Keywords:
: health benefits; insurance; depression; employers; return on investment; productivity; absenteeism; collaborative care

1. Introduction

Health insurance purchasers need to actively support efforts to enhance primary care depression treatment to translate science to practice [1], because intervention models that improve outcomes [2,3] also increase the direct costs of care [4], at least initially [5]. Employers represent a substantial segment of purchasers, offering health insurance coverage to 88.8% of individuals in the workforce [6]. Employers suffer when 7.6% of the workforce suffers a major depressive episode [7], because the illness substantially reduces work functioning [8,9]. Employers interested in ensuring their workers receive these intervention models can purchase depression products from their health plans or disease management companies [10]. Randomized trials demonstrate that these models improve absenteeism and productivity at work [11] sufficiently for selected employers to realize a return on investment [12] with competitive pricing.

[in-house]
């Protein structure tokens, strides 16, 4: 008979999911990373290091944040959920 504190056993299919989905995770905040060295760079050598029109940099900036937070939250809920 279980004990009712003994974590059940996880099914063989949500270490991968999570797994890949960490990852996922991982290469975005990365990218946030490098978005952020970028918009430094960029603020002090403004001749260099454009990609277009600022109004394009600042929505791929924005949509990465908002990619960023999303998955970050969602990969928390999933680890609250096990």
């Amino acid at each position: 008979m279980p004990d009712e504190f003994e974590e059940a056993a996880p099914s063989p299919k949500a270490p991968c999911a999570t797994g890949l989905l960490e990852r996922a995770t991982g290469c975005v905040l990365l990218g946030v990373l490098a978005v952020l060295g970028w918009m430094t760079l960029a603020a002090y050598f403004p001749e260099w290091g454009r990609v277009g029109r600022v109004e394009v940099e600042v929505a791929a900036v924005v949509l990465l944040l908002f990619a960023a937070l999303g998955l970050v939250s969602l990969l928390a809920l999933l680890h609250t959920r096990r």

The objective of the study is to test a randomly assigned intervention to influence employers to purchase depression products for their employees. In the trial, 156 evidence-based (EB) condition employers attended a presentation describing the scientific evidence supporting depression products, and 169 usual care (UC) condition employers attended a presentation describing the scientific evidence supporting healthcare effectiveness data and information set (HEDIS) monitoring. The EB presentation provided employers specific arguments to support the purchase of a depression product, including company-specific estimates derived from the scientific literature for return on investment [13]. The objective of this study is to test EB intervention impact on decision-making about depression products in the year following the presentation. Key content areas included arguments made for and against the purchase of a depression product, triggers to the future purchase of a depression product and the importance of return on investment in the company’s health benefit decision-making.